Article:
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Work by Maria Levitsky and Natalie Tobacyk at UNO St. Claude Gallery 

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Life in cities is about navigating structures. We dart around in cars or on bikes dodging each other as the cityscape whizzes by. We mostly see what we need to see, orienting ourselves within patterns of motion, noting the landmarks that mark our progress. That transformation of landscapes into structures, and structures into forms observed in passing, is what defines "modern" life — a process of constant reorientation in time as well as space, as motion becomes a constant. Maria Levitsky's photomontages reflect that process as particular places and spaces are sliced and diced, then reassembled in accordance with the inner logic of the mind's eye, the subjective GPS of the psyche. The steel skeleton of an industrial building seems to levitate in articulated segments in Collusion of Redundant Obstacles, suggesting a time-lapse birth-to-death ballet of bare steel girders coming together and then coming apart. Uncanny Mirror features the ordinary yet elegant elements of antique New Orleans residences montaged into fragments as if reflected in a shattered mirror or a nihilist kaleidoscope. But Treme Mystery House (pictured) takes us to the elegant decadence of the 19th century in ghostly interior spaces where the walls and stairs go their own whimsical ways in an anachronistic puzzle palace — a Creole townhouse where past and present cohabit the same timeworn spaces like sleepwalkers, intersecting in passages and stairways that seem to lead to unknowable other dimensions.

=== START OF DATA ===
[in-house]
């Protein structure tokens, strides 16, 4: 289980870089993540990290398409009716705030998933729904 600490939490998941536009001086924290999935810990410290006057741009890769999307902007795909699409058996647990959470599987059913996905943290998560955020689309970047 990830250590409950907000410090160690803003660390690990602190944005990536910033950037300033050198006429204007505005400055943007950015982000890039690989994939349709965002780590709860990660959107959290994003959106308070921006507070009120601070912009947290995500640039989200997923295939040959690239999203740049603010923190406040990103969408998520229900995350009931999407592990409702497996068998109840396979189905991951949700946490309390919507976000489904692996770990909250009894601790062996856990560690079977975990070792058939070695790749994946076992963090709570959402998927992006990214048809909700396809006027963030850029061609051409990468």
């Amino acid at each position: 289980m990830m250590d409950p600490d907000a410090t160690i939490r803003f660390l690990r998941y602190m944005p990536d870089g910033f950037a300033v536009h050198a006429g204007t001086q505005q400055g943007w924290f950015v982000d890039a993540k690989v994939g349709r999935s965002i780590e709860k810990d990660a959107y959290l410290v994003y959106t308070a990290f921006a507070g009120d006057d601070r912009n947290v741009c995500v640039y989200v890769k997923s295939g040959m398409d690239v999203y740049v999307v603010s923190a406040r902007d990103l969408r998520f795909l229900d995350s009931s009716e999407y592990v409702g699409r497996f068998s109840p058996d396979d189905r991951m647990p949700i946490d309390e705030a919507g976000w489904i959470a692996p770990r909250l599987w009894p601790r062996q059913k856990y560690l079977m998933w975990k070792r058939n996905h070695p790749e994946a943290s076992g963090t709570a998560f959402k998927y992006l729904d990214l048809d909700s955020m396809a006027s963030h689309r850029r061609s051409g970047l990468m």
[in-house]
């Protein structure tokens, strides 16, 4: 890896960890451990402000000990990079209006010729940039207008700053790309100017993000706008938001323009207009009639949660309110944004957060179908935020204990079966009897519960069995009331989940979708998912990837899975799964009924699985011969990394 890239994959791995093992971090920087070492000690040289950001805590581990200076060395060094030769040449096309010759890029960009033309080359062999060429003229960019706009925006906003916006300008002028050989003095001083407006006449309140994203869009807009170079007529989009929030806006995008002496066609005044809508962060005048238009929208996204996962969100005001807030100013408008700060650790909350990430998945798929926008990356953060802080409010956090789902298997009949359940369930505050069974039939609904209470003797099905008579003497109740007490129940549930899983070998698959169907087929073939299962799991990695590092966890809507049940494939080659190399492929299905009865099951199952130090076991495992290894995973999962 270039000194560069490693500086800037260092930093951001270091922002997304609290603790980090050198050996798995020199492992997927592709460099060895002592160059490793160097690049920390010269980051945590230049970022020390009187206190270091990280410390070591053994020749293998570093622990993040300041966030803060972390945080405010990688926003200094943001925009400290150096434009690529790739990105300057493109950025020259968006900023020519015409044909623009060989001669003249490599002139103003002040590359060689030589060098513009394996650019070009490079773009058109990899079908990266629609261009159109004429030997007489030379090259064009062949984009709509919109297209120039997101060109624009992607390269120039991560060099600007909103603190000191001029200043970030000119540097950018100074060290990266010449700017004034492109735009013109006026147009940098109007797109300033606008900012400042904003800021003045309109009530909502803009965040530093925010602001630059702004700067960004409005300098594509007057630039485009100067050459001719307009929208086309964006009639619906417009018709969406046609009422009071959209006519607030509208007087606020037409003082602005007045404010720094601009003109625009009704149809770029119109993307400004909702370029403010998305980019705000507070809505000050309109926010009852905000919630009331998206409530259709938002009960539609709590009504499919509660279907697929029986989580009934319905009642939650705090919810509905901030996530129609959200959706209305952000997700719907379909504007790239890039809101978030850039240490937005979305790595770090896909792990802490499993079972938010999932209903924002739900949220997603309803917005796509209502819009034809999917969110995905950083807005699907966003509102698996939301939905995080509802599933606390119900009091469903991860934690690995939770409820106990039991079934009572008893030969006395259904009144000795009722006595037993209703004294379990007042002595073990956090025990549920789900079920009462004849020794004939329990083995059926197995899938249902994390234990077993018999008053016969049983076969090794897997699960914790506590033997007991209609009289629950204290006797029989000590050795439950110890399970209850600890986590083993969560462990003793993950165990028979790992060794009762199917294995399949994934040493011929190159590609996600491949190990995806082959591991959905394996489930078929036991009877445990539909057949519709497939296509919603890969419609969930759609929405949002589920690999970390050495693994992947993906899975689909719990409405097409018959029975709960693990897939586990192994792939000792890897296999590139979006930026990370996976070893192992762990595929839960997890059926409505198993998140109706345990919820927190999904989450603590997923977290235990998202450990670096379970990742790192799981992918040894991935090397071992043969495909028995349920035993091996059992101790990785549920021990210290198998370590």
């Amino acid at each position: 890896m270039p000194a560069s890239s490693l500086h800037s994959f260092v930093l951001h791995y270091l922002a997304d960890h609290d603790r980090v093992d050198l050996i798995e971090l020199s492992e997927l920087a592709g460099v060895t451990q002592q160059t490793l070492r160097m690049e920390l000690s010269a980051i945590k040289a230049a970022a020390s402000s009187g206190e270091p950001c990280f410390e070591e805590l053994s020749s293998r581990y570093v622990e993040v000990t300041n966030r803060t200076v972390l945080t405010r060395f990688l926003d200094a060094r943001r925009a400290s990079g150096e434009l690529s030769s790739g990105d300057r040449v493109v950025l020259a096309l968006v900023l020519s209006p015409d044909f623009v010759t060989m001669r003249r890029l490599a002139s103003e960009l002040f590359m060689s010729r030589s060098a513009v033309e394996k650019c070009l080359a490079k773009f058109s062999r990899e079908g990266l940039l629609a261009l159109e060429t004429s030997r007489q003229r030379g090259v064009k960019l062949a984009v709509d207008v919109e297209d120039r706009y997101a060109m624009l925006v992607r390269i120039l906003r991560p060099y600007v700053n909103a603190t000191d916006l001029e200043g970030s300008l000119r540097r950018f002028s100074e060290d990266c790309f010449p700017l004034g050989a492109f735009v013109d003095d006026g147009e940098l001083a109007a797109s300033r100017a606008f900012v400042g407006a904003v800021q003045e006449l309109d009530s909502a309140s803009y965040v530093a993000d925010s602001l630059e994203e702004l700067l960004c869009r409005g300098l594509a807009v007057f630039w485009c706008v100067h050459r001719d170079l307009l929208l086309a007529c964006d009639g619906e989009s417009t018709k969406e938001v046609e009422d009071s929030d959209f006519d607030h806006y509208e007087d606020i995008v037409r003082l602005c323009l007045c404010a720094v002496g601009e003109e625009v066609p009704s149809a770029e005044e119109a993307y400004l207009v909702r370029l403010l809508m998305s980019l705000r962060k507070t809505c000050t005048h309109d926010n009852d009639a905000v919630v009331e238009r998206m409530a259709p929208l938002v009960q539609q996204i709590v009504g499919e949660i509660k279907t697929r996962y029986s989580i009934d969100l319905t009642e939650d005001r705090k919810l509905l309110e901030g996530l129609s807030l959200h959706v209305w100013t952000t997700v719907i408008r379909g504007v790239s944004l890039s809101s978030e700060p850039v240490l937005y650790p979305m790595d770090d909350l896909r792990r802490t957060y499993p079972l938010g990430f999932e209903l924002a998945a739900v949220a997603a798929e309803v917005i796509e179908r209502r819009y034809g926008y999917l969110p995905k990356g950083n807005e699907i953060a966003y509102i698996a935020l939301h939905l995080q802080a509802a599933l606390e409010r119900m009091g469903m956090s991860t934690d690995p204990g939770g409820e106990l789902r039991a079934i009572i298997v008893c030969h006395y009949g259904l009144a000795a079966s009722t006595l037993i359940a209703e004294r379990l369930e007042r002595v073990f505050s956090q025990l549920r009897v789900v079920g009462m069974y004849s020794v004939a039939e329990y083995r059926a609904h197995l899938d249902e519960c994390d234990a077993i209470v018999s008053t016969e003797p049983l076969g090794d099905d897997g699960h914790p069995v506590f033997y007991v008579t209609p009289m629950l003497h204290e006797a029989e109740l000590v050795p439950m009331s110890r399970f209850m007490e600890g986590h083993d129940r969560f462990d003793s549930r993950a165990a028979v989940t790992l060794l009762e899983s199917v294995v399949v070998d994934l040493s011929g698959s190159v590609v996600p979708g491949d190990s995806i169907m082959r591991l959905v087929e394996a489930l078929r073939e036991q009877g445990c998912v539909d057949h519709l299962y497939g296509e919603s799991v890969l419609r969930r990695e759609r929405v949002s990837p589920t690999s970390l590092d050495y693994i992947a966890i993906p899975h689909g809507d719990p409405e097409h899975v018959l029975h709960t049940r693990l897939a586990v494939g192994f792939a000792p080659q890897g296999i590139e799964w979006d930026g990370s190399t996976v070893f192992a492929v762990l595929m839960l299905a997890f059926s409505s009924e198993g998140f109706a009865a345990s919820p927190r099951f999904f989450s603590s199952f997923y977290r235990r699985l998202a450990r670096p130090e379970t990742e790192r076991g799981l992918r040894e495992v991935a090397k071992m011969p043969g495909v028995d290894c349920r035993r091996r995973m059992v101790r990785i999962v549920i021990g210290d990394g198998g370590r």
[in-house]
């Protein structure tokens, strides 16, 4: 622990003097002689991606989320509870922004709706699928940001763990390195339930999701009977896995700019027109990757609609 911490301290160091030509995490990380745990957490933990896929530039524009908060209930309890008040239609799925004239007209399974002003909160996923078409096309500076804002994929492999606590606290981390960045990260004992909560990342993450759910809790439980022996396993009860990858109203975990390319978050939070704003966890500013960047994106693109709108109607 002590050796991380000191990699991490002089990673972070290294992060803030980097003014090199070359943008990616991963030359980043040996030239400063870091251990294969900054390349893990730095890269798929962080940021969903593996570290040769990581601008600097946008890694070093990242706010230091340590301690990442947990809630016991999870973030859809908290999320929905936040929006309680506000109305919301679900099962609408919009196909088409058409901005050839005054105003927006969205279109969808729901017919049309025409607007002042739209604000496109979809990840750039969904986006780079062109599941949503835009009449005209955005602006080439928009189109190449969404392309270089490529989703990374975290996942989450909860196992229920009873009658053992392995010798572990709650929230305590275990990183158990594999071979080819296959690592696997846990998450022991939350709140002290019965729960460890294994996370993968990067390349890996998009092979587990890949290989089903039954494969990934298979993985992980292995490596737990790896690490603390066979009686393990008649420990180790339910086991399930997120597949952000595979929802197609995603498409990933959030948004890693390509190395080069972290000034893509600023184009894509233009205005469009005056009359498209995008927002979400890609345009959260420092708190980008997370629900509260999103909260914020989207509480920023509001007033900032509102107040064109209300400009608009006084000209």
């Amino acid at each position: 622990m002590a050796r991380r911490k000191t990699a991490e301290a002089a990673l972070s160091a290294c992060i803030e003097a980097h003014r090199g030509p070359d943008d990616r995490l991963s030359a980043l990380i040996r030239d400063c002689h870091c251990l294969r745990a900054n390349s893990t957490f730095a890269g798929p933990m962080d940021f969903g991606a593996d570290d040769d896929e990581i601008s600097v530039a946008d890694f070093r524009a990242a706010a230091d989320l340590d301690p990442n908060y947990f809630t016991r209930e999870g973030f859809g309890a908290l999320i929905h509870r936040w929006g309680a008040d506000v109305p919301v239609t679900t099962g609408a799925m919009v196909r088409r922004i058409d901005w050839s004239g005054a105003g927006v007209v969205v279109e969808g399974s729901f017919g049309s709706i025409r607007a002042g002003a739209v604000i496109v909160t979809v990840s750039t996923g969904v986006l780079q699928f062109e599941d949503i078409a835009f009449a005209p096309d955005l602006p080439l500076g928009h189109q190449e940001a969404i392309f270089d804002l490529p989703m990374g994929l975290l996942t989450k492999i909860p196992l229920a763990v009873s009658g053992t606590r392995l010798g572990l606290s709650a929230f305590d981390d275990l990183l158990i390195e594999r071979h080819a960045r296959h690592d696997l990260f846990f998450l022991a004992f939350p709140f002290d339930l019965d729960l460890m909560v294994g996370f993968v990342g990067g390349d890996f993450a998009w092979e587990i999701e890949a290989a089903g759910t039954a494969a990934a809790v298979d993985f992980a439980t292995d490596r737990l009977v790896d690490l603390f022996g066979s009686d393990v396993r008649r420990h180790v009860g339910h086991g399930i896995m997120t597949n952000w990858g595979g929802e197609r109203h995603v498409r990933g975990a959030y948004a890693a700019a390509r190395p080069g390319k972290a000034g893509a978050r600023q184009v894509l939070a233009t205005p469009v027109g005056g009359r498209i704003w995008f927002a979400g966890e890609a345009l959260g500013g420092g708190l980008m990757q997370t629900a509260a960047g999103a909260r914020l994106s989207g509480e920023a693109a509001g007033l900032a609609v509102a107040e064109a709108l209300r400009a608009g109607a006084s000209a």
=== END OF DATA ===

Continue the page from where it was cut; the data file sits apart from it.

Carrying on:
Natalie Tobacyk's Perceptions series includes a striking sculpture of stacked folding chairs like a latter-day constructivist monument to the history of public meetings, those anonymous ephemeral gatherings for purposes often soon forgotten. Her investigation of things quotidian is further explored in prints, paintings and sculptures based on random arrangements of plastic bags, the most disposable of everyday objects. Some are full but others are just imprints of bags outlined in oozing pigment, afterimages of the lowest items in our consumer caste society, democratically memorialized for posterity. — D. ERIC BOOKHARDT

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